Chapter 12: Employee reward • Defining reward • HRM and reward • Non-financial rewards • Employee benefits and HR management • Rewards with financial value • Reward and motivation • Determining reward strategy • Reward systems • The basis for performance-related pay • Team reward schemes • Total reward • Job evaluation (JE) • Contemporary issues • Equal pay reviews and gender pay gap reporting • Note

Chapter 13: The employment relationship • Background • Formal and informal contracts • Perspectives on the employment relationship • Parties in the employment relationship • Trade unions • The role of trade unions • The internal justice system • Labour disputes • Upholding employee rights • Trade union representatives • Unionlearn • Acas (Advisory, Conciliation and Arbitration Service) • Central Arbitration Committee (CAC) • Summary of employee relations • Absence management • Managing and controlling absence • Measuring and monitoring absence • Reasons for absence • Strategies for managing absence • Stress and mental heath • CIPD view

Chapter 14: Health, safety, well-being and work–life balance • Health and safety • What organisations must do • Managing health and safety in the workplace • Employee well-being • Work–life balance (WLB) • Improving work–life balance (WLB) • Note

Chapter 15: Diversity • Background • Demographic change • Prejudice • Why be concerned with equality and diversity? • Equality legislation • Discrimination • Employment tribunals (ETs) • Types of discrimination • Positive action • Discrimination on the grounds of the nine protected characteristics of the Equality Act • Bullying and harassment • Equality bodies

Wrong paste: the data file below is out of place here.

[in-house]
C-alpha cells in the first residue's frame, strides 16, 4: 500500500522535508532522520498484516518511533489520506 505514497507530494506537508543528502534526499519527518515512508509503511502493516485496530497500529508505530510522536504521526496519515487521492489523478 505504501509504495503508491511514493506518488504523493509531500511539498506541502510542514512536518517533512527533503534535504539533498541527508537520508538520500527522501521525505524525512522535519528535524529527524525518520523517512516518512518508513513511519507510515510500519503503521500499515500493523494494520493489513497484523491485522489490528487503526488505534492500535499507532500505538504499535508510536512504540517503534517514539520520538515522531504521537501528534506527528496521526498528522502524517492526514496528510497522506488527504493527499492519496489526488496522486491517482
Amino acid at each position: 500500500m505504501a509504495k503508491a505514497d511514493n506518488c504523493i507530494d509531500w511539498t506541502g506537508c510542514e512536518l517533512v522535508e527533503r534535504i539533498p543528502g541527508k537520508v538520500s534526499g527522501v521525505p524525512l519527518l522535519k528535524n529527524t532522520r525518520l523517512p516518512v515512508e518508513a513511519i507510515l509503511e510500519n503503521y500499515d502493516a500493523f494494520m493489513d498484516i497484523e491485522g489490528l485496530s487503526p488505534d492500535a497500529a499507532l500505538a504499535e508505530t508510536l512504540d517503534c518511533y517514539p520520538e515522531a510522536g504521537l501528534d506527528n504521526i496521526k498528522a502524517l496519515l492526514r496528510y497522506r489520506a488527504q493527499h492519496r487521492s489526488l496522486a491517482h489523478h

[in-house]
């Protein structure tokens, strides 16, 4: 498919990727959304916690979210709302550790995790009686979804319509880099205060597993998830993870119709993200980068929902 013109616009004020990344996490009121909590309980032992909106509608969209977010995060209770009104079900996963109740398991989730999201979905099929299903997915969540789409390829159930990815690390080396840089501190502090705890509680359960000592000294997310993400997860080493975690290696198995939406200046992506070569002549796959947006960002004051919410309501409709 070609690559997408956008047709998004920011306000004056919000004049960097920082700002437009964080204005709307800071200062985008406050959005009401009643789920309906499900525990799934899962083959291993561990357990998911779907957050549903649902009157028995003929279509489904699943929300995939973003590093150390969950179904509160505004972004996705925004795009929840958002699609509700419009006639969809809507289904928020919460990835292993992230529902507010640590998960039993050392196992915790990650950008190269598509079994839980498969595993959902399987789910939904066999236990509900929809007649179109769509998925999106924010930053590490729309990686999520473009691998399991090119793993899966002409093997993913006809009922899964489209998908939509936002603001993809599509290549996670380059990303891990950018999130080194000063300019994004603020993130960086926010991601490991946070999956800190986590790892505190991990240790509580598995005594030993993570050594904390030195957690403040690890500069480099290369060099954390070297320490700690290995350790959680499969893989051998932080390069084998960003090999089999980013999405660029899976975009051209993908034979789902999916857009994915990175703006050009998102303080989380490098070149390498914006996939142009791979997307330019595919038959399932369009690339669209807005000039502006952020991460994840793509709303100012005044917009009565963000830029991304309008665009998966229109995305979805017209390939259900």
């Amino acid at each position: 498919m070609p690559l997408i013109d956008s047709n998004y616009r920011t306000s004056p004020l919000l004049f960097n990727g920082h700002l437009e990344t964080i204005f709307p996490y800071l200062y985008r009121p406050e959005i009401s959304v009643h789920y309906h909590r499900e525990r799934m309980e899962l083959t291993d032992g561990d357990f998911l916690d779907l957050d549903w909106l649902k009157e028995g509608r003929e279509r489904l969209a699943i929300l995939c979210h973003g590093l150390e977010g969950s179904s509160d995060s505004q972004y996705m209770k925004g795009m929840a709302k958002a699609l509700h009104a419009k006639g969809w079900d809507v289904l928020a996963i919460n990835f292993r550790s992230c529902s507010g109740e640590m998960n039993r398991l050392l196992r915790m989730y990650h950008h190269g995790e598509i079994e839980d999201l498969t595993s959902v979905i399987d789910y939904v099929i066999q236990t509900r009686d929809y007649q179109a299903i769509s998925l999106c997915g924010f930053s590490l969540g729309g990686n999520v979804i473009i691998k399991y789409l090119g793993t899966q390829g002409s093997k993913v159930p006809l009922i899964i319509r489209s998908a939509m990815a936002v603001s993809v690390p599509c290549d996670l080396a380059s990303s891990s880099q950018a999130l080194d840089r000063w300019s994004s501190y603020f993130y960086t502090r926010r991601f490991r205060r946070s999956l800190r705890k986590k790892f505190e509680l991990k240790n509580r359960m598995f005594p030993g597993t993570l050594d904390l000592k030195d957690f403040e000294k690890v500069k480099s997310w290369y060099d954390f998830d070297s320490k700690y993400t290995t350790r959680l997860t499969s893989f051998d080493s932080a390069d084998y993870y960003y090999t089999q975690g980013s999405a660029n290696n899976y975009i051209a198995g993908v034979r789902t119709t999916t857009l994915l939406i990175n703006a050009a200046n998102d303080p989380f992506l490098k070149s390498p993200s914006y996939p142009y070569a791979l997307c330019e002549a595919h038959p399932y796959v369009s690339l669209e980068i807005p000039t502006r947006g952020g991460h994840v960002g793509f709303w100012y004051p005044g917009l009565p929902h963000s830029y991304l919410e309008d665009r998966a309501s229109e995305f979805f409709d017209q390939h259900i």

Chapter 16: Employment law • The employment relationship and legislation • Differences between contracts • The components of a contract • Contracts of employment • Understanding employment rights • Important employment legislation • Grievance procedures • Workplace disciplinary rules • Conflict management in the workplace • Health-and-safety legislation • General Data Protection Regulations (GDPR) and Freedom of Information Act (2000) • Notes

Chapter 17: Ending the employment relationship • Introduction • Termination of the contract of employment • Employee status • Dismissal • Redundancy • Retirement

Chapter 18: Change management • Triggers (drivers) for change • The need for change • Change factors • Evolution and revolution • Typologies of change – soft and hard change problems • Resistance to change • Changing organisation culture • Organisation development (OD) • Lewin’s three-phase model of change • The organisational development (OD) model of change • The role of the change consultant • The emergent approach to change • The role of HR in supporting the management of change

Chapter 19: Handling and managing information • Information collection • Types of information • Data requirements for human resource management • Data analytics • Understanding e-human resource management systems • The case for adopting e-HRM systems • Choosing the ‘right’ HR system • Security and HR management systems • Ownership of digital information • Big data • HR analytics • Gamification • Using information to best advantage • Presenting information and making a point • More statistics – standard deviation • The law in relation to the holding, processing and accessing of information • Note

Index


About the Authors:

Charles Leatherbarrow is now retired. His career led him into managing the HR and Training functions within the oil and gas exploration sector in locations around the world. His later life was in academia, lecturing, researching and writing about human resource management.

Janet Fletcher, Chartered FCIPD, is a senior lecturer in HRM at the University of Wolverhampton, UK.


Target Audience:

Useful for students and academicians of HR as well as HR practitioners and managers.